Pakistan Orders Troops to Return Fire if Attacked on Afghan Border

Islamabad – Pakistan's top military commander has issued orders to the country's troops to return fire should they come under attack again from U.S.-led coalition forces in a move likely to increase tensions after last week's American-led raid on two border outposts that killed 24 Pakistani soldiers.

Gen. Ashfaq Kayani, Pakistan’s army chief, issued the order in a letter to his troops that set out the rules of engagement against any “aggressor.”

The new orders came as Pakistan and U.S. officials continue to trade conflicting accounts of what happened in the incident, which U.S. officials say came after a joint U.S.-Afghan unit took fire from the Pakistan side of the border but which Pakistani officials say was unprovoked. No American or Afghan casualties were reported in the incident, which is now believed to have occurred shortly before midnight last Saturday.

Kayani's order, issued Thursday, could lead to a skirmish between Pakistani and coalition forces, supposedly allies, if there were another incident of “friendly fire” at the border. It also turns the deployment of over 100,000 Pakistan troops along its western border from a force meant to stop the Taliban to border protection duty.

Kayani is under immense pressure from anger within his own ranks over the two-hour bombardment by the helicopters of the mountain-top outposts known as Volcano and Boulder. The Pakistani air force did not respond to the attack and there are competing accounts of what communications occurred between the two sides just before and during the incident. It followed the humiliation for the Pakistani military in May this year when a U.S. special forces operation that found and killed Osama bin Laden deep inside Pakistan went undetected by the Pakistani military.

“I want to emphasize and leave no ambiguity in the rules of engagement for everyone down the chain of command,” Kayani said in the letter to his troops. “When under attack, you have full liberty of action to respond with all capabilities at your disposal. This will require no clearance at any level.”

“I have very clearly directed that any act of aggression will be responded with full force, regardless of the cost and consequences.”

The command communiqué, issued in the national language Urdu, will be read out by local commanders to their soldiers.

Kayani also clarified that the air force did not swing into action “due to breakdown of communication with the affected posts” during the attack, leaving the situation confused.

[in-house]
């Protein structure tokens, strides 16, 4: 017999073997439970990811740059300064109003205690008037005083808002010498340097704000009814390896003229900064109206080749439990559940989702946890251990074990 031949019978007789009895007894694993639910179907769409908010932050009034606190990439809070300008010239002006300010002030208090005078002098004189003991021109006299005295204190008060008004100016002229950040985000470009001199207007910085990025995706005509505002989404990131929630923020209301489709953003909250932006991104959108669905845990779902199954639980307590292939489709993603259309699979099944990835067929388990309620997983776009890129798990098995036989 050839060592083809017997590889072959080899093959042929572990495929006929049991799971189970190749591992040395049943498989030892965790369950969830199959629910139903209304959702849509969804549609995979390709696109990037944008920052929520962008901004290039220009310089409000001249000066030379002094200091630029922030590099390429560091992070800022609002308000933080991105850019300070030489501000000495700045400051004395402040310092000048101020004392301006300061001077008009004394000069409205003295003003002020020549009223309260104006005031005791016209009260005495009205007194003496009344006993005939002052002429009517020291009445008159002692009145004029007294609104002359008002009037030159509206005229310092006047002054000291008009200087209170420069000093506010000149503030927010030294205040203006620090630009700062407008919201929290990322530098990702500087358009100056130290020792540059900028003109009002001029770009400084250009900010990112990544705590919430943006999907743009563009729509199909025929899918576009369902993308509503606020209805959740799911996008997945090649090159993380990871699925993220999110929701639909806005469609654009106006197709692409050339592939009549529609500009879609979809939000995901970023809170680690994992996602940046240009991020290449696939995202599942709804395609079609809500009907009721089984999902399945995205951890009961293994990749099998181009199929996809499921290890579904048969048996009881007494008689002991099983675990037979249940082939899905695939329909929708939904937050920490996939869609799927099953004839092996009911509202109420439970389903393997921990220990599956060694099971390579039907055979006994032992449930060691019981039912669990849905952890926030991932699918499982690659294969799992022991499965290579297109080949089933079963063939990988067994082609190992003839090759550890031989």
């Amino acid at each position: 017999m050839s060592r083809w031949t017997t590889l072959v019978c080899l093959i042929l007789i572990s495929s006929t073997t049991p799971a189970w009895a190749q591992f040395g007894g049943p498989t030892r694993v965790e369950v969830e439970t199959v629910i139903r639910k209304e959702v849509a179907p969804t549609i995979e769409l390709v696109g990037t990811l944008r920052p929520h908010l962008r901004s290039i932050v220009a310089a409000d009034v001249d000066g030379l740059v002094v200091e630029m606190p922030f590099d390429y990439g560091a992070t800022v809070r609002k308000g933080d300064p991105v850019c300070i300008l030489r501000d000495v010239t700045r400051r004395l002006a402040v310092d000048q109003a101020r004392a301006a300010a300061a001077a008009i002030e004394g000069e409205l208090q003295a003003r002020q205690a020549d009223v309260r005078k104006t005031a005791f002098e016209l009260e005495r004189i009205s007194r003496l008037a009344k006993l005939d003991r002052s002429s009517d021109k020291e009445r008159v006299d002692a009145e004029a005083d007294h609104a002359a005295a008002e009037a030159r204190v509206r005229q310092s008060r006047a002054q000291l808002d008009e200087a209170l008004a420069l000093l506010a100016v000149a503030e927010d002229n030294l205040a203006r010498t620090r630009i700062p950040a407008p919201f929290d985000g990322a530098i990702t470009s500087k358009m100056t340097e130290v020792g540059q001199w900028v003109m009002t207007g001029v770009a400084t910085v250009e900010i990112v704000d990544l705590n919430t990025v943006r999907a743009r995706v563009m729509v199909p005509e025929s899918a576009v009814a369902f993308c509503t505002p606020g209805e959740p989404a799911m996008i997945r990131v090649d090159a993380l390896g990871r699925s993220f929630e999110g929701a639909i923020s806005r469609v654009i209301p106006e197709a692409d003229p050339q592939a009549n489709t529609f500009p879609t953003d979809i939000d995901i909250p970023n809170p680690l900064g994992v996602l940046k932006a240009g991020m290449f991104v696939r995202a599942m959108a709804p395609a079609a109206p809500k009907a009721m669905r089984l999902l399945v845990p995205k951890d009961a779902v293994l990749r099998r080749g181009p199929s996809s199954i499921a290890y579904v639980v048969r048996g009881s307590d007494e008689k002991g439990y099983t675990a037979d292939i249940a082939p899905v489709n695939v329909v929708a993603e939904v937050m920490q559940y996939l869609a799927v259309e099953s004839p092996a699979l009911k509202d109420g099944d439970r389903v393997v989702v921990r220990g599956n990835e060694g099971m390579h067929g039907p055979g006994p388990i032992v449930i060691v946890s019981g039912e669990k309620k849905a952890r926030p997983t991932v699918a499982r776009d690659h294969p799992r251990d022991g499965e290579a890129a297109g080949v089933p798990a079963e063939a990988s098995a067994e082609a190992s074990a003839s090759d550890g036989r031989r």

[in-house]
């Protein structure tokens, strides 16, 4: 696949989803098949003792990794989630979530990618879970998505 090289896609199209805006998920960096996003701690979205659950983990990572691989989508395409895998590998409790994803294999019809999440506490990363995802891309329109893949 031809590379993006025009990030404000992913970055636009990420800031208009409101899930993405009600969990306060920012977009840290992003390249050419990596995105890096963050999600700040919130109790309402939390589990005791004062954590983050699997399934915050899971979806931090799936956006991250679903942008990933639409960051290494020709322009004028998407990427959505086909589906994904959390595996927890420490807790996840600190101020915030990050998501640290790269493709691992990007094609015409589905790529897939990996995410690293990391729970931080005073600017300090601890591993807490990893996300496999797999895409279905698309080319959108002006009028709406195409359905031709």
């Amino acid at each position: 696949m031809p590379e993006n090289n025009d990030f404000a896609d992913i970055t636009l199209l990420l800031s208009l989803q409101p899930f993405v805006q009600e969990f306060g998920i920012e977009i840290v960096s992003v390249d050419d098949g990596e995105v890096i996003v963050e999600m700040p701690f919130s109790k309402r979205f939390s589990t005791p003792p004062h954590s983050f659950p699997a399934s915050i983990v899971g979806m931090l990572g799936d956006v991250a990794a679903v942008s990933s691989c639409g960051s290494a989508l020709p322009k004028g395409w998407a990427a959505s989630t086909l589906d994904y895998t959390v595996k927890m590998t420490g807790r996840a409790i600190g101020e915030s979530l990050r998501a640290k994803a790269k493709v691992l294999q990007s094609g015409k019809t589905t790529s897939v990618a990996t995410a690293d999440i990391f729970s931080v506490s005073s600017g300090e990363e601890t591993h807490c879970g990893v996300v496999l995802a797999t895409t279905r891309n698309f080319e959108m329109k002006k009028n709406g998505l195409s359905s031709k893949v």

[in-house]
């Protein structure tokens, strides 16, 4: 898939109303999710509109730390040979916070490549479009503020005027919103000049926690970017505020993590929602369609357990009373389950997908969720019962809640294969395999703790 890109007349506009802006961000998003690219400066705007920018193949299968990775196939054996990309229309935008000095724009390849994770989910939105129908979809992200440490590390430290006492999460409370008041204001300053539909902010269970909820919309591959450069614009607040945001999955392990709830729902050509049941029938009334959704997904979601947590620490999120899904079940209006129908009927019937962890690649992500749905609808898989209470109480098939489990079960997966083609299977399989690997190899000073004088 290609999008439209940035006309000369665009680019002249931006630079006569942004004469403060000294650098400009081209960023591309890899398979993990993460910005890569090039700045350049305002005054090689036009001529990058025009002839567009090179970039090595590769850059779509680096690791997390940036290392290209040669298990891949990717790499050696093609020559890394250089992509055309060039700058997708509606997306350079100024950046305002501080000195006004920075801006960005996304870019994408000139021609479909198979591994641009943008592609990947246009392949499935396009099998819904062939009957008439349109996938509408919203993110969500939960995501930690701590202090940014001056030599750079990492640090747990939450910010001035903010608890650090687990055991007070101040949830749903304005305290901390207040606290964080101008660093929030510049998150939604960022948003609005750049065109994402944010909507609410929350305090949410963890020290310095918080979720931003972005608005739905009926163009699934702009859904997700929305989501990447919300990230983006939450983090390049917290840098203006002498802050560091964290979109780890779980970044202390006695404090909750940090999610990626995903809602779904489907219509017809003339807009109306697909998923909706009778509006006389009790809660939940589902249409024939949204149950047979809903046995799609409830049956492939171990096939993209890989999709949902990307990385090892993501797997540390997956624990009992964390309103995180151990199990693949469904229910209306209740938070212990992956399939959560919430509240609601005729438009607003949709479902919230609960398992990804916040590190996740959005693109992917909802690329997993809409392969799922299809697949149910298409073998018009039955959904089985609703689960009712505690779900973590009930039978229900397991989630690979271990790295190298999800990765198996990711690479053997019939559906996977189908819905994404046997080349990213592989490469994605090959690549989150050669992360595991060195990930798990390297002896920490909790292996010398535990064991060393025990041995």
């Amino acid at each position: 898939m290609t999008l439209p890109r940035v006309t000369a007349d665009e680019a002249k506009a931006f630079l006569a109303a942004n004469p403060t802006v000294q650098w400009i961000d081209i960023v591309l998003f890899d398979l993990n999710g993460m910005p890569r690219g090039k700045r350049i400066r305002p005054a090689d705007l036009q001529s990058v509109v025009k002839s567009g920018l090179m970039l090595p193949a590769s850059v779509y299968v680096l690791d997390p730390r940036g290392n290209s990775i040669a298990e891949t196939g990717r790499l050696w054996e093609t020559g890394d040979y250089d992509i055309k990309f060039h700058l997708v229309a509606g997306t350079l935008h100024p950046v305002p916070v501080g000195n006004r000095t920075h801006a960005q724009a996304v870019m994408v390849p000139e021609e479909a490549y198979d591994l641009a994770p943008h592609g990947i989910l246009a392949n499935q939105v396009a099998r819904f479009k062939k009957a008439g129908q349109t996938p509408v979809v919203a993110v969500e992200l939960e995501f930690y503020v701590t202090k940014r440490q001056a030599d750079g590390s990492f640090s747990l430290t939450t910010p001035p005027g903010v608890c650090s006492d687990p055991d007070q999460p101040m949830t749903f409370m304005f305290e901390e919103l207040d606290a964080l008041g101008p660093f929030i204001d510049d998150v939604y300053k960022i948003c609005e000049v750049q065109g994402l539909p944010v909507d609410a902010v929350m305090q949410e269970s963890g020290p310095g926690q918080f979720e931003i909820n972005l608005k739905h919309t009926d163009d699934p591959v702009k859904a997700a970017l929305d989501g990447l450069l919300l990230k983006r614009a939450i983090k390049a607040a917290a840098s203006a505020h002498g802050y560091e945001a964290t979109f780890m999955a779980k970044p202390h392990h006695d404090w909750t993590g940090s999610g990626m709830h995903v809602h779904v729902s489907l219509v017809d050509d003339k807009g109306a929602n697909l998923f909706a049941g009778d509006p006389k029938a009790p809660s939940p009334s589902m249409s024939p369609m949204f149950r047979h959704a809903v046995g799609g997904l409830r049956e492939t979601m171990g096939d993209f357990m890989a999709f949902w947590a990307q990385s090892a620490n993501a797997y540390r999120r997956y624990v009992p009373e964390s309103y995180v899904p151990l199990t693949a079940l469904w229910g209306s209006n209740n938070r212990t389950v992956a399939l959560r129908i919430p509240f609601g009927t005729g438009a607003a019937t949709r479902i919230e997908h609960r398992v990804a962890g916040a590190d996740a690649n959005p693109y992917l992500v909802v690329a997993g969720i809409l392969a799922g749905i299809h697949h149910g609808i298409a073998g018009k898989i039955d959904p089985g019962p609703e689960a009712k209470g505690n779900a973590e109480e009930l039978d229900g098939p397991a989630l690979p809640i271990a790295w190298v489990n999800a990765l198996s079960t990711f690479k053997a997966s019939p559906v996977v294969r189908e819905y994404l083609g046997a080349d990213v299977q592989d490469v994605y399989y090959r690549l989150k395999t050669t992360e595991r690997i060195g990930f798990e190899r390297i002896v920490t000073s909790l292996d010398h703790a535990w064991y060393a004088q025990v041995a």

The incident happened on border between the Afghan province of Kunar and the Mohmand part of Pakistan’s tribal area. The Pakistani posts were some 300 yards inside Pakistani territory.

Pakistan claims that the attack was “unprovoked” and continued even after it alerted NATO to the fact that its post was coming under fire. U.S. officials have claimed that the combined Afghan and American special forces squad operating close to the border came under fire from the Pakistani side, from suspected militants, and they responded by calling in air support — which then hit the two Pakistani check posts. An investigation by the U.S. military is under way.

In retaliation for the incident, Pakistan has blocked the transit of NATO supplies through its territory, ended the American use of an air base in western Pakistan and is boycotting next week’s high-power international meeting on Afghanistan in the German city of Bonn.

Pakistan’s co-operation is considered vital to stabilizing Afghanistan and in particular for pushing the Taliban into peace talks.

Separately, Pakistan said that, on the night of the attack, they had been given the wrong coordinates for the location of the proposed strike by the coalition and then the U.S. went ahead “without getting clearance from the Pakistani side.”

“It was an unprovoked and indiscriminate attack by U.S. helicopters and fighter jets,” said a senior Pakistani military officer, who spoke on condition of anonymity because of the sensitivity of the issue.

He denied an account put forward by American officials, carried Friday in The Wall Street Journal, that they had checked the location with Pakistan first and the fatal strike had been given the go-ahead.

U.S. officials are claiming that before calling in the air strike on a suspected Taliban encampment — which turned out to be a Pakistani border post — they first contacted Pakistani officers stationed at one of the border coordination centers, where NATO, Afghan and Pakistani representatives sit together. The Pakistani representatives had said that no Pakistani soldiers were in the area, according to the American version.

© 2011 McClatchy-Tribune Information Services

Truthout has licensed this content. It may not be reproduced by any other source and is not covered by our Creative Commons license.